22 March 2023
Margo Maeckelberghe (1932-2014) was born Margo Try in Penzance. She studied at Penzance School of Art and then at Bath School of Art, both of which were thriving artistic environments. This work is titled ‘Fishing Boat, St Ives’ and was acquired for Plymouth’s fine art collection in 1967.
During her time in Bath, she was inspired by other modern painters who had chosen to settle in Cornwall after the Second World War. It was an opportunity for her to hone her skills and stay connected to her Cornish roots.
Margo went on to teach art in London and Gibraltar. She married Willy Maeckelberghe, a doctor of Belgian origin who had grown up in London. They had a son named Paul and a daughter called Nico. In 1958, the family moved to Cornwall and she decided to focus on her painting. This painting is a typical example of her style, which was abstract and devoid of any unnecessary detail, yet which also had some structural qualities.
For many years, she had a studio at the top of the moors between Zennor and Penzance. She took her inspiration from Cornwall's landscapes, coastlines, weather and colours. She was once quoted as saying: “For me, the coasts, seas, moors, skies and rocks of Cornwall offer inexhaustible painting material."
Some of the female artists in our People and Place: Art Collection Showcase were founding members of creative communities in and around St Ives, Cornwall; communities that have helped shape the cultural ecology of the South West over the last 200 years.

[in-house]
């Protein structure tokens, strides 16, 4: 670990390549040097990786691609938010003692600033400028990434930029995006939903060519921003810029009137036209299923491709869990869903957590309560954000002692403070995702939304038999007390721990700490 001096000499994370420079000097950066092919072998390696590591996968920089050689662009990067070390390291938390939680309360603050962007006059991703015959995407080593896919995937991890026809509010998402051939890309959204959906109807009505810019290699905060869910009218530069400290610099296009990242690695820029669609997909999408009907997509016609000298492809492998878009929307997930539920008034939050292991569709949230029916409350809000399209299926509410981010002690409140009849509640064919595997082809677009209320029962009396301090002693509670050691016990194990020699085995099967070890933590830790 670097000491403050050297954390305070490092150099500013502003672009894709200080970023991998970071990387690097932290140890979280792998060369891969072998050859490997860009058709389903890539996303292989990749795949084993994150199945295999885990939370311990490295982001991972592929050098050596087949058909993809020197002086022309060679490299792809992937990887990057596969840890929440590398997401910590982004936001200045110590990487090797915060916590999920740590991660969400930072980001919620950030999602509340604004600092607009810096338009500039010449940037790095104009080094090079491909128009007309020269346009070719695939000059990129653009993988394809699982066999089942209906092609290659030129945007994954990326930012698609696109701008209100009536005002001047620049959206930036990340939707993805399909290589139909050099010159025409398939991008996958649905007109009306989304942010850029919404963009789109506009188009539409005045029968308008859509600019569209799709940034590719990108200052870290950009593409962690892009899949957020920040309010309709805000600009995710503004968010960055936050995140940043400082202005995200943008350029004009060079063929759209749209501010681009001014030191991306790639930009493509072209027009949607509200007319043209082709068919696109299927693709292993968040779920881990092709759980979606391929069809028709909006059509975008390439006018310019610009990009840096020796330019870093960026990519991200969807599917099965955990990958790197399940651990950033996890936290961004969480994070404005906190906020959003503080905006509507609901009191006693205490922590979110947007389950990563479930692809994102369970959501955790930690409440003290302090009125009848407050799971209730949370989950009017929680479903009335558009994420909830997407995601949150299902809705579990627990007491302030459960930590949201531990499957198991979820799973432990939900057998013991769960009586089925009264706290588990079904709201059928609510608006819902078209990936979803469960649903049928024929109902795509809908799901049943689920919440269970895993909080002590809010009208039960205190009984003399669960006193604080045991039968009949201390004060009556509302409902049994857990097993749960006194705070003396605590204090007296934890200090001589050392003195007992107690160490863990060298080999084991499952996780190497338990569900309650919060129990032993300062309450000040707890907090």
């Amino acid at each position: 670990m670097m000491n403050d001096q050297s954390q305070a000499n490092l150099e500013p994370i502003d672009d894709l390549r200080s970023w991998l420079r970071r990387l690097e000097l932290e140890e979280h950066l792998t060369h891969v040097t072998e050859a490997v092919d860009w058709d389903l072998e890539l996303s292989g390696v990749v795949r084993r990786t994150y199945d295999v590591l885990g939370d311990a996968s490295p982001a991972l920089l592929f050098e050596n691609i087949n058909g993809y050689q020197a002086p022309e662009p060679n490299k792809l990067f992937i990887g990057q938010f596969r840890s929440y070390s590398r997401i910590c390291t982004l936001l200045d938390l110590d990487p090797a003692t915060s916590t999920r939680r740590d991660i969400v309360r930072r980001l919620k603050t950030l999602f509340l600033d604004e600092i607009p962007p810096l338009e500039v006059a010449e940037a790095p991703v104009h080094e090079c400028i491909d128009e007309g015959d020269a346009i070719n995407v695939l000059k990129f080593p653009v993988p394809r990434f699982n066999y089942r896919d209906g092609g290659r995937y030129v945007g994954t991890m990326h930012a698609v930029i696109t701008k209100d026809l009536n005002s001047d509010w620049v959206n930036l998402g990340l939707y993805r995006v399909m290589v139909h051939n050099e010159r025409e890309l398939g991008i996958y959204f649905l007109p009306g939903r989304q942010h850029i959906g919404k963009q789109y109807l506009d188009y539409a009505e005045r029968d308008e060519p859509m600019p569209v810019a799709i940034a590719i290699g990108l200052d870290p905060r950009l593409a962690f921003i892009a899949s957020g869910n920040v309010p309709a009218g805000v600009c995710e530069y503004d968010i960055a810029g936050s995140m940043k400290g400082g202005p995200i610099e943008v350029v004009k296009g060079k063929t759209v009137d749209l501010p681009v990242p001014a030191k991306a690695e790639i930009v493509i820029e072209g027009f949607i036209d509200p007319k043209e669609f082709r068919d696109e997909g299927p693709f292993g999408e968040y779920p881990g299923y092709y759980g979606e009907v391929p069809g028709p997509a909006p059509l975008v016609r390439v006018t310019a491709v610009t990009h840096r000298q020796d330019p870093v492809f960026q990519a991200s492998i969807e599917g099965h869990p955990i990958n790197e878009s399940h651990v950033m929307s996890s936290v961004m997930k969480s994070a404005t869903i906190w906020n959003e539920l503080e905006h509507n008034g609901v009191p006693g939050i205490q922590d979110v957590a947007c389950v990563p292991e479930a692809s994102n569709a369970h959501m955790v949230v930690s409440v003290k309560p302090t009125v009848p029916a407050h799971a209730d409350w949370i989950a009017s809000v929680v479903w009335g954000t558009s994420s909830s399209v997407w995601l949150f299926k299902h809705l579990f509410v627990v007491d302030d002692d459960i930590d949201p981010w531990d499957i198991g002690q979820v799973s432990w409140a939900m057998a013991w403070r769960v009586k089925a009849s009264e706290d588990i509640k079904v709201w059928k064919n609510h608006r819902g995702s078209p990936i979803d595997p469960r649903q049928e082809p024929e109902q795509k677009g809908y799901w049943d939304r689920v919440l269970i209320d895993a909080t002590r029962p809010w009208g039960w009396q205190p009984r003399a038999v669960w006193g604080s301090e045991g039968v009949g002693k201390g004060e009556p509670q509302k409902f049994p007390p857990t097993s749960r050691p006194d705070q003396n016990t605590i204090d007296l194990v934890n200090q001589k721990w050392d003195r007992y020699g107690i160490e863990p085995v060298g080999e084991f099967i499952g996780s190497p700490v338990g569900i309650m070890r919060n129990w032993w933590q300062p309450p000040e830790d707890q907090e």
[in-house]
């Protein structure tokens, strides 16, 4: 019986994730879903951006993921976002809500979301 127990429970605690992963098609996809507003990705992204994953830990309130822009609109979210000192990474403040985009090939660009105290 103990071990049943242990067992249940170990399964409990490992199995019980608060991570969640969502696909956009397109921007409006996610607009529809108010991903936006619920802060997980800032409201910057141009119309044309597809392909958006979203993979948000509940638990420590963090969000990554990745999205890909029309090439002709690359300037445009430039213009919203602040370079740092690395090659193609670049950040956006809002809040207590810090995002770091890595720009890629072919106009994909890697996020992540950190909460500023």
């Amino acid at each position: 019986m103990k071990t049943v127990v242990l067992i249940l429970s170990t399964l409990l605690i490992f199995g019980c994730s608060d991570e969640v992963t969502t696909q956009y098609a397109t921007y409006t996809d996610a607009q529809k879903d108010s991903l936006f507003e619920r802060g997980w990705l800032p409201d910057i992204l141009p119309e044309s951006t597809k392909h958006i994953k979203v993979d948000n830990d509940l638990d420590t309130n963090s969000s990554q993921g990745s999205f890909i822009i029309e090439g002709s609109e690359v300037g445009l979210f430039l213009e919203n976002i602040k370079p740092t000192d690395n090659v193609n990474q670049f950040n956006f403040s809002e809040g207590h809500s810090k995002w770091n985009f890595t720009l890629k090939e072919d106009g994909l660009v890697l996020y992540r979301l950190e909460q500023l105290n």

Margo was no exception and was prominent in local art organisations like the Newlyn Society of Artists. She showed with the Penwith Society from 1961 onwards, and became its chair in 1997.
That same year, she became a Bard of Cornish Gorsedd (Gorsedh Kernow), an organisation that aims to ‘maintain the Celtic spirit of Cornwall’. She took the name Lymner, which is Cornish for ‘painter’.
See the painting on display, alongside a selection of works by other female artists, in our People and Place: Art Collection Showcase exhibition (on display until January 2024). Exhibition opening hours are 10am-5pm Tuesday to Sunday and selected bank holidays. Admission is free and there's no need to book.
Thanks to Jo Clarke, Marketing and Communications Officer at The Box, www.theguardian.com and www.penwithgallery.com.